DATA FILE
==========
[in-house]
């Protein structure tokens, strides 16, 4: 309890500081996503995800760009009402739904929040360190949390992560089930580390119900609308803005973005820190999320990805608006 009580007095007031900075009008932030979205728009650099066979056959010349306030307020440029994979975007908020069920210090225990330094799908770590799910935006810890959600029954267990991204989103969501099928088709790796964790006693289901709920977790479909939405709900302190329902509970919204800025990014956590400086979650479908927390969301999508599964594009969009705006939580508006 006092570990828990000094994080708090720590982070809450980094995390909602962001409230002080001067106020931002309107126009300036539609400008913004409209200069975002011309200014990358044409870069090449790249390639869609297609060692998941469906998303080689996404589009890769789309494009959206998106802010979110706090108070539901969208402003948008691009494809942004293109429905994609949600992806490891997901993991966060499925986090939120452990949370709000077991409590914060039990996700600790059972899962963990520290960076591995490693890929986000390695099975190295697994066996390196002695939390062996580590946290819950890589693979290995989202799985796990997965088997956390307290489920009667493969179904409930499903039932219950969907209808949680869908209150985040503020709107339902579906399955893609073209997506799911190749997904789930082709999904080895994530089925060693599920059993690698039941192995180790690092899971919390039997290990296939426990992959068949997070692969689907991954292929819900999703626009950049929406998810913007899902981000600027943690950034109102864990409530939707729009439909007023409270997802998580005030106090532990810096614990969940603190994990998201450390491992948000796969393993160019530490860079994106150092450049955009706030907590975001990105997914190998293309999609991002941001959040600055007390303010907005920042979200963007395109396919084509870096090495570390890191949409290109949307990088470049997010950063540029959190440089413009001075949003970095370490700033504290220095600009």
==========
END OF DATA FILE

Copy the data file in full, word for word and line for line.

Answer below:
[in-house]
């Protein structure tokens, strides 16, 4: 309890500081996503995800760009009402739904929040360190949390992560089930580390119900609308803005973005820190999320990805608006 009580007095007031900075009008932030979205728009650099066979056959010349306030307020440029994979975007908020069920210090225990330094799908770590799910935006810890959600029954267990991204989103969501099928088709790796964790006693289901709920977790479909939405709900302190329902509970919204800025990014956590400086979650479908927390969301999508599964594009969009705006939580508006 006092570990828990000094994080708090720590982070809450980094995390909602962001409230002080001067106020931002309107126009300036539609400008913004409209200069975002011309200014990358044409870069090449790249390639869609297609060692998941469906998303080689996404589009890769789309494009959206998106802010979110706090108070539901969208402003948008691009494809942004293109429905994609949600992806490891997901993991966060499925986090939120452990949370709000077991409590914060039990996700600790059972899962963990520290960076591995490693890929986000390695099975190295697994066996390196002695939390062996580590946290819950890589693979290995989202799985796990997965088997956390307290489920009667493969179904409930499903039932219950969907209808949680869908209150985040503020709107339902579906399955893609073209997506799911190749997904789930082709999904080895994530089925060693599920059993690698039941192995180790690092899971919390039997290990296939426990992959068949997070692969689907991954292929819900999703626009950049929406998810913007899902981000600027943690950034109102864990409530939707729009439909007023409270997802998580005030106090532990810096614990969940603190994990998201450390491992948000796969393993160019530490860079994106150092450049955009706030907590975001990105997914190998293309999609991002941001959040600055007390303010907005920042979200963007395109396919084509870096090495570390890191949409290109949307990088470049997010950063540029959190440089413009001075949003970095370490700033504290220095600009």